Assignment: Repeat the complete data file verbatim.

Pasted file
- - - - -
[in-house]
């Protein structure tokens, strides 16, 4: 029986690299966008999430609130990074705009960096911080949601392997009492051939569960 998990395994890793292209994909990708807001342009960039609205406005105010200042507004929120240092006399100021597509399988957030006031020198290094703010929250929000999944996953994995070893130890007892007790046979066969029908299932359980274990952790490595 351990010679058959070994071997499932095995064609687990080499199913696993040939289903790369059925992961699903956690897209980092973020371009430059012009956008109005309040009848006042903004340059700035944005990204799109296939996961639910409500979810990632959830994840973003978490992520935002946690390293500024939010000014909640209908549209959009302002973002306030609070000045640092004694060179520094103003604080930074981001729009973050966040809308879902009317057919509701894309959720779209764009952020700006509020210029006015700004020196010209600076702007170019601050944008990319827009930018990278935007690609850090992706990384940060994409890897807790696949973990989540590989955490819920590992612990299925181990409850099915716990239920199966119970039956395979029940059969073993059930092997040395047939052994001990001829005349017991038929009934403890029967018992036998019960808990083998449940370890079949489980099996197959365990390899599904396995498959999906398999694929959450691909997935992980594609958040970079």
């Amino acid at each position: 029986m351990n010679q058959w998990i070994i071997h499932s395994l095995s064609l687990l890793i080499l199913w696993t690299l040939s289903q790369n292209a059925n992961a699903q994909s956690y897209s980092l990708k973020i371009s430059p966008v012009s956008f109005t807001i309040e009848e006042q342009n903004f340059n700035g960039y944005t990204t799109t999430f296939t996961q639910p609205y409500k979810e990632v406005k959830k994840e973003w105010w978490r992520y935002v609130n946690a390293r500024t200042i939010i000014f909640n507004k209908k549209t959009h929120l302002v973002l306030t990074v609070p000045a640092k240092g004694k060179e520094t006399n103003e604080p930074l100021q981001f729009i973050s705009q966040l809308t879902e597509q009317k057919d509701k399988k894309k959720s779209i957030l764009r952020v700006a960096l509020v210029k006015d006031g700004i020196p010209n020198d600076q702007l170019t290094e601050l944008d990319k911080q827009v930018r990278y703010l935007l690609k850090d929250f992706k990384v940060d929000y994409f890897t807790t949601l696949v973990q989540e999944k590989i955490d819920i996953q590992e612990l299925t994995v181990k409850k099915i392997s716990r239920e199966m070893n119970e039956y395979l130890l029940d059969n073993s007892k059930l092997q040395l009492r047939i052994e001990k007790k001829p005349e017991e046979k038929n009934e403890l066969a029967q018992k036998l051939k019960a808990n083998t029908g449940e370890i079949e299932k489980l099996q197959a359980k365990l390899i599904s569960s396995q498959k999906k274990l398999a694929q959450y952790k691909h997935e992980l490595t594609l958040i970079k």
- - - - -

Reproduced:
[in-house]
């Protein structure tokens, strides 16, 4: 029986690299966008999430609130990074705009960096911080949601392997009492051939569960 998990395994890793292209994909990708807001342009960039609205406005105010200042507004929120240092006399100021597509399988957030006031020198290094703010929250929000999944996953994995070893130890007892007790046979066969029908299932359980274990952790490595 351990010679058959070994071997499932095995064609687990080499199913696993040939289903790369059925992961699903956690897209980092973020371009430059012009956008109005309040009848006042903004340059700035944005990204799109296939996961639910409500979810990632959830994840973003978490992520935002946690390293500024939010000014909640209908549209959009302002973002306030609070000045640092004694060179520094103003604080930074981001729009973050966040809308879902009317057919509701894309959720779209764009952020700006509020210029006015700004020196010209600076702007170019601050944008990319827009930018990278935007690609850090992706990384940060994409890897807790696949973990989540590989955490819920590992612990299925181990409850099915716990239920199966119970039956395979029940059969073993059930092997040395047939052994001990001829005349017991038929009934403890029967018992036998019960808990083998449940370890079949489980099996197959365990390899599904396995498959999906398999694929959450691909997935992980594609958040970079």
């Amino acid at each position: 029986m351990n010679q058959w998990i070994i071997h499932s395994l095995s064609l687990l890793i080499l199913w696993t690299l040939s289903q790369n292209a059925n992961a699903q994909s956690y897209s980092l990708k973020i371009s430059p966008v012009s956008f109005t807001i309040e009848e006042q342009n903004f340059n700035g960039y944005t990204t799109t999430f296939t996961q639910p609205y409500k979810e990632v406005k959830k994840e973003w105010w978490r992520y935002v609130n946690a390293r500024t200042i939010i000014f909640n507004k209908k549209t959009h929120l302002v973002l306030t990074v609070p000045a640092k240092g004694k060179e520094t006399n103003e604080p930074l100021q981001f729009i973050s705009q966040l809308t879902e597509q009317k057919d509701k399988k894309k959720s779209i957030l764009r952020v700006a960096l509020v210029k006015d006031g700004i020196p010209n020198d600076q702007l170019t290094e601050l944008d990319k911080q827009v930018r990278y703010l935007l690609k850090d929250f992706k990384v940060d929000y994409f890897t807790t949601l696949v973990q989540e999944k590989i955490d819920i996953q590992e612990l299925t994995v181990k409850k099915i392997s716990r239920e199966m070893n119970e039956y395979l130890l029940d059969n073993s007892k059930l092997q040395l009492r047939i052994e001990k007790k001829p005349e017991e046979k038929n009934e403890l066969a029967q018992k036998l051939k019960a808990n083998t029908g449940e370890i079949e299932k489980l099996q197959a359980k365990l390899i599904s569960s396995q498959k999906k274990l398999a694929q959450y952790k691909h997935e992980l490595t594609l958040i970079k």